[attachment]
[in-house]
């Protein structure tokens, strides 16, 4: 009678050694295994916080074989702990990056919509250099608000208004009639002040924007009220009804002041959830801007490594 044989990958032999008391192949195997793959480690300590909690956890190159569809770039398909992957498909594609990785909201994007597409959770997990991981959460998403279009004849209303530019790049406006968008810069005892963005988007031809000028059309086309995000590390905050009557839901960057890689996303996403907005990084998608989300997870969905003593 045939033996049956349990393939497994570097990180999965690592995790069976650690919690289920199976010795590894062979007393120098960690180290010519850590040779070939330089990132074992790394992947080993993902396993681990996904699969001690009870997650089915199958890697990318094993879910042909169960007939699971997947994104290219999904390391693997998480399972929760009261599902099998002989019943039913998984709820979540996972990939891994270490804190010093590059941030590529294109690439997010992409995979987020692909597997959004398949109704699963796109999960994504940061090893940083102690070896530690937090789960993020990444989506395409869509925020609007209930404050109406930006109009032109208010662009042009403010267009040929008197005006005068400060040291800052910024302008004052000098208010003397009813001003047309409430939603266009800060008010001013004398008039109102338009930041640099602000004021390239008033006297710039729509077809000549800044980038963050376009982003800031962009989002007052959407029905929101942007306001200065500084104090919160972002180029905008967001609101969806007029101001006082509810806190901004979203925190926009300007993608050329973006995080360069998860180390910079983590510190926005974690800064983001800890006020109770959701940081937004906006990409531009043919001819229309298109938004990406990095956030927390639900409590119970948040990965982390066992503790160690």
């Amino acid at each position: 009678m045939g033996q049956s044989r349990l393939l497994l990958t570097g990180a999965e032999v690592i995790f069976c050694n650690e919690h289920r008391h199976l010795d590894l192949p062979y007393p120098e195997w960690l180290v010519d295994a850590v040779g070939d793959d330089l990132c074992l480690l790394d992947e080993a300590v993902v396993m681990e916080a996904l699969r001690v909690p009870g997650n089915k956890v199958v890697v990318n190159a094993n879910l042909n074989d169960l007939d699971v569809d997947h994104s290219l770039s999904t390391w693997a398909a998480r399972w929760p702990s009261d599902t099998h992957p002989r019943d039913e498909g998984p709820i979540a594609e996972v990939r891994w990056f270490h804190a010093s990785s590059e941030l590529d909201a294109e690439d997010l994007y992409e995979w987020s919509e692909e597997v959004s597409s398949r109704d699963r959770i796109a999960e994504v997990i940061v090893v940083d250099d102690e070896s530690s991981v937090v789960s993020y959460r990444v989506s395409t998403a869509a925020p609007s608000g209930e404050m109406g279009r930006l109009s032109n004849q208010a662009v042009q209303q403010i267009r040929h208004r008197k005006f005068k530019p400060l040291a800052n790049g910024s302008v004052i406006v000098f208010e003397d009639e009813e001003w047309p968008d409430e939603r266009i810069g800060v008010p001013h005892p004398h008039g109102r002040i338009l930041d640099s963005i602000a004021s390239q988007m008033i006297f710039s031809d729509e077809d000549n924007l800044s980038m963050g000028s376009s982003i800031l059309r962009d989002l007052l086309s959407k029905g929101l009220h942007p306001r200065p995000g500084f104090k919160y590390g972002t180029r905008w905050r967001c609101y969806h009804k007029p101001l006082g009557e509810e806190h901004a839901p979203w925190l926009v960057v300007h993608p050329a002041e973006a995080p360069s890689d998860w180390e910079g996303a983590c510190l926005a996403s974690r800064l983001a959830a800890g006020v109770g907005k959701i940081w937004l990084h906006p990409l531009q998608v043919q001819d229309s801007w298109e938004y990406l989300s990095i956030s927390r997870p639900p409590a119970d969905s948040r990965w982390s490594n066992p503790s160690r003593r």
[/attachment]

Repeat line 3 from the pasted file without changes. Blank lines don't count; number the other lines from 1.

């Amino acid at each position: 009678m045939g033996q049956s044989r349990l393939l497994l990958t570097g990180a999965e032999v690592i995790f069976c050694n650690e919690h289920r008391h199976l010795d590894l192949p062979y007393p120098e195997w960690l180290v010519d295994a850590v040779g070939d793959d330089l990132c074992l480690l790394d992947e080993a300590v993902v396993m681990e916080a996904l699969r001690v909690p009870g997650n089915k956890v199958v890697v990318n190159a094993n879910l042909n074989d169960l007939d699971v569809d997947h994104s290219l770039s999904t390391w693997a398909a998480r399972w929760p702990s009261d599902t099998h992957p002989r019943d039913e498909g998984p709820i979540a594609e996972v990939r891994w990056f270490h804190a010093s990785s590059e941030l590529d909201a294109e690439d997010l994007y992409e995979w987020s919509e692909e597997v959004s597409s398949r109704d699963r959770i796109a999960e994504v997990i940061v090893v940083d250099d102690e070896s530690s991981v937090v789960s993020y959460r990444v989506s395409t998403a869509a925020p609007s608000g209930e404050m109406g279009r930006l109009s032109n004849q208010a662009v042009q209303q403010i267009r040929h208004r008197k005006f005068k530019p400060l040291a800052n790049g910024s302008v004052i406006v000098f208010e003397d009639e009813e001003w047309p968008d409430e939603r266009i810069g800060v008010p001013h005892p004398h008039g109102r002040i338009l930041d640099s963005i602000a004021s390239q988007m008033i006297f710039s031809d729509e077809d000549n924007l800044s980038m963050g000028s376009s982003i800031l059309r962009d989002l007052l086309s959407k029905g929101l009220h942007p306001r200065p995000g500084f104090k919160y590390g972002t180029r905008w905050r967001c609101y969806h009804k007029p101001l006082g009557e509810e806190h901004a839901p979203w925190l926009v960057v300007h993608p050329a002041e973006a995080p360069s890689d998860w180390e910079g996303a983590c510190l926005a996403s974690r800064l983001a959830a800890g006020v109770g907005k959701i940081w937004l990084h906006p990409l531009q998608v043919q001819d229309s801007w298109e938004y990406l989300s990095i956030s927390r997870p639900p409590a119970d969905s948040r990965w982390s490594n066992p503790s160690r003593r």